Breaking down potential candidates for Oilers GM job

oilers-ceo-bob-nicholson-announces-peter-chiarelli-firing

Edmonton Oilers CEO Bob Nicholson. (Jason Franson/CP)

EDMONTON — “Hey, Spec, who are the Oilers going to hire as their new GM?”

When you’re a hockey writer in a hockey town, good luck leaving work at the office. It must be brutal for Edmonton Oilers CEO Bob Nicholson — the guy who might actually know something about the hire — if the questions we field are any indication.

Mark Hunter? Ken Holland? Kelly McCrimmon? Keith Gretzky? Mike Gillis? Pat Verbeek?

We’re going to tell you right now: We don’t know who is going to get the job, because Nicholson still doesn’t know. That won’t stop us from laying down thoughts on the various names floating around, however.

Here’s mud in your eye:

• One of the areas Nicholson said he’ll be cognisant of is the new GM’s public persona. His relationship with the media. His openness in the community.

Peter Chiarelli had none of the above, holing up in a separate press box and avoiding public appearances at all costs. Personally, I don’t care much about any of that. Hire a good GM and he will be happy to talk to the fans and media about winning trades and building a winner. Get a guy who loses every trade, and he’ll find a rock to crawl under. That’s how it works.

• Let’s talk about Gillis, who Elliotte Friedman and Jeff Marek discussed at length in the latest 31 Thoughts Podcast. He doesn’t fit the above mandate, having known him during his days in Vancouver. He can be pretty chilly. Nor can he brag of much draft acumen, having drafted one impact player — Bo Horvat — through six drafts with the Canucks.

But, Gillis did experience building a Cup contender, and if he made any mistakes there he’s no doubt aware and a would correct them in Edmonton. He’s smart — sometimes too smart — and innovative. Sometimes too innovative, as naming Roberto Luongo Canucks captain would encapsulate.

But he’d be all over building the analytics department the current Oilers lack. He’s always been an ahead-of-the-curve guy.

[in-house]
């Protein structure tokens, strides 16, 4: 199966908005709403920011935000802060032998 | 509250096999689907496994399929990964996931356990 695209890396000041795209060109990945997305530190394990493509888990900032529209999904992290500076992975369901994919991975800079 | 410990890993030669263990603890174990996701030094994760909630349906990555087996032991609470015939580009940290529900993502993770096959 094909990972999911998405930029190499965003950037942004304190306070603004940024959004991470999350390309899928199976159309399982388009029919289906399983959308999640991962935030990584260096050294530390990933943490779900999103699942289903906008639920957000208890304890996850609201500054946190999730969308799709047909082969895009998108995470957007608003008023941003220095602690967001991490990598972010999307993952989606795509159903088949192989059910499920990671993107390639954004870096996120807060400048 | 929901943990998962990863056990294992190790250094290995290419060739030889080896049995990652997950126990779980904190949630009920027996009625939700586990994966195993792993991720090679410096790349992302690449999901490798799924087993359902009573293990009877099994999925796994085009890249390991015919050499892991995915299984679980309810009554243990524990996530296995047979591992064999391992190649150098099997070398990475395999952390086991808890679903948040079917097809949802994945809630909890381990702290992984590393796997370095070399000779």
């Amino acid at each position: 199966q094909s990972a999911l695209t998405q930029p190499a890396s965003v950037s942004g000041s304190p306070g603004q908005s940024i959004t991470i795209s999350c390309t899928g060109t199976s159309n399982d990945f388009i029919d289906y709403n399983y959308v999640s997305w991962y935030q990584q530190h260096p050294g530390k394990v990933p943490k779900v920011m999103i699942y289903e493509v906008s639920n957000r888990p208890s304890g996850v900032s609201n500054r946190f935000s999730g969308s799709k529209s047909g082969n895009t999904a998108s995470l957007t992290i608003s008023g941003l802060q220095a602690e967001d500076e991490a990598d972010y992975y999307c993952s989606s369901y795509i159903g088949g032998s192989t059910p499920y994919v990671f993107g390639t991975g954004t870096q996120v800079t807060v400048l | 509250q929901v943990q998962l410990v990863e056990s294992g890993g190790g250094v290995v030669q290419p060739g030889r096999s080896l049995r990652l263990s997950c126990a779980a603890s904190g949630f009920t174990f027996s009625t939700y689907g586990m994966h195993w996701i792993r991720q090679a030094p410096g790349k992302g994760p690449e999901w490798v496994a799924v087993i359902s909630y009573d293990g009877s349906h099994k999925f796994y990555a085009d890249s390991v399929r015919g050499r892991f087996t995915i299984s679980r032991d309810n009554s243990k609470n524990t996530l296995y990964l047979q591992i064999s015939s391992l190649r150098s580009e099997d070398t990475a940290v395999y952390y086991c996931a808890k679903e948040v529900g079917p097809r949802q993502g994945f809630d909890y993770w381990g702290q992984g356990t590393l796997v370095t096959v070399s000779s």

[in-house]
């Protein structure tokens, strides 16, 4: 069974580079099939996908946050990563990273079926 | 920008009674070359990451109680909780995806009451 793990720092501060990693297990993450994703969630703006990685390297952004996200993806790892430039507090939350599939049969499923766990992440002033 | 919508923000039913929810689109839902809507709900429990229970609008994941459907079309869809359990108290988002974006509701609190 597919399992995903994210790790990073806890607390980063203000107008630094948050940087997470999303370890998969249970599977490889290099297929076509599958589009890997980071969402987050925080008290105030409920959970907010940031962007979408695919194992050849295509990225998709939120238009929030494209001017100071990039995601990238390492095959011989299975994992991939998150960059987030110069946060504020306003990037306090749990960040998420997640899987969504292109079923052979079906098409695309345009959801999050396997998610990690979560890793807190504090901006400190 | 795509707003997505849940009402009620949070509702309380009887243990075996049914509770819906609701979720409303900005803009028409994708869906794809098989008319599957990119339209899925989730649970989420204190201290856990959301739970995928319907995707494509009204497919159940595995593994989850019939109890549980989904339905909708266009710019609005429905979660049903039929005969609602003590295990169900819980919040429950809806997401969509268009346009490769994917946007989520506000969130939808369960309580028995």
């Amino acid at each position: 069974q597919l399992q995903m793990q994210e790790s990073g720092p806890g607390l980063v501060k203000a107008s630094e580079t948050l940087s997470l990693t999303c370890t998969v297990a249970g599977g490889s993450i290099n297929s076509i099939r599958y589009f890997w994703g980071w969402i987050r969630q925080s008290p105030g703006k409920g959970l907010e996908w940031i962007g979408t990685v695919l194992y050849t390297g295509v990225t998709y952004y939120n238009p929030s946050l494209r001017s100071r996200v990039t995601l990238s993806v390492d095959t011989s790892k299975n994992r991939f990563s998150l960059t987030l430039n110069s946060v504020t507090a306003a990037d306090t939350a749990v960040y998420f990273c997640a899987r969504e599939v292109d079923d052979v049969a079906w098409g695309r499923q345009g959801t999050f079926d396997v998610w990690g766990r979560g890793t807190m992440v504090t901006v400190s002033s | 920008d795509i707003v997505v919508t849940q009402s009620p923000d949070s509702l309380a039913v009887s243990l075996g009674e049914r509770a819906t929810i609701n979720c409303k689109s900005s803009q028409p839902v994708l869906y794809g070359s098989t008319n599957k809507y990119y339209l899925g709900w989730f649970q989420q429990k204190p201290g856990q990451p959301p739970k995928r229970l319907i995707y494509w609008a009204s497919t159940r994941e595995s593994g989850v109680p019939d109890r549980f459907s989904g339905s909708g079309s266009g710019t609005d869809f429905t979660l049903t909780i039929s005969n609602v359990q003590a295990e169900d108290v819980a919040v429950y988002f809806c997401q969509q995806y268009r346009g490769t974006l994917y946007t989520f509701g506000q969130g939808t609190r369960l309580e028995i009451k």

• Ken Holland? Even if Steve Yzerman does come back to Detroit this summer — and not even Yzerman’s Mom knows what his plans are these days — why would Holland leave? He is 63 and has a job for life in Detroit. I doubt he’s moving.

• Pat Verbeek, however… Verbeek has been the assistant GM in Tampa for eight years. He’s worked under Yzerman, who learned at the feet of Holland, and spent lots of time around the knowledgeable Scotty Bowman in Tampa. He’s helped build the best team in the NHL this season, and as a pro scout, Verbeek is known to have an excellent eye for talent.
I’m not sure you want a 60-some-year-old GM, and I am sure you won’t get Yzerman. Verbeek has their inherited knowledge, plus over 1,400 NHL games where he earned the nickname, “The Little Ball of Hate.” He gets an interview for sure.

• Mark Hunter isn’t going to “wow” the folks at the season ticket holders breakfast, they say. But who are you hiring here? An emcee or a GM?

What we like about Hunter is, he spent four years rebuilding a high-profile Canadian club in Toronto, watching a young, analytics-oriented co-GM in Kyle Dubas, while drinking in the institutional knowledge doled out by the granddaddy of them all, Lou Lamoriello.

Hunter clearly knows a player when he sees one — scouting amateurs is harder than scouting pros — and having lived through the rehab of the Maple Leafs has to help when he arrives in Edmonton. Hunter is a Top 3 candidate.

• What about Keith Gretzky? All we’ll say is this: He’s earned an interview, and if he turns out to be the best guy, then hire him. Forget the last name — he’s not one of the Old Boys Club. We’re not saying Gretzky is the best choice in the entire NHL, but he’s an understated, experienced rink rat who is all substance and zero flash.

If he’s not the GM here, he’ll be one elsewhere one day.

• Kelly McCrimmon? He’s from the Gretzky-Hunter mould. Now, some hockey people are saying that we’re giving all those Vegas folks too much credit for building a winner when they played a system that was perhaps easier than it was supposed to be.

But McCrimmon fits the bill as a true scout who can spot a player a mile away — pro or amateur. He’s seen it all running the Brandon Wheat Kings for all these years, and the Vegas experience is uber-valuable.

Another Top 3 guy here. If the Oilers don’t get him, someone else will.

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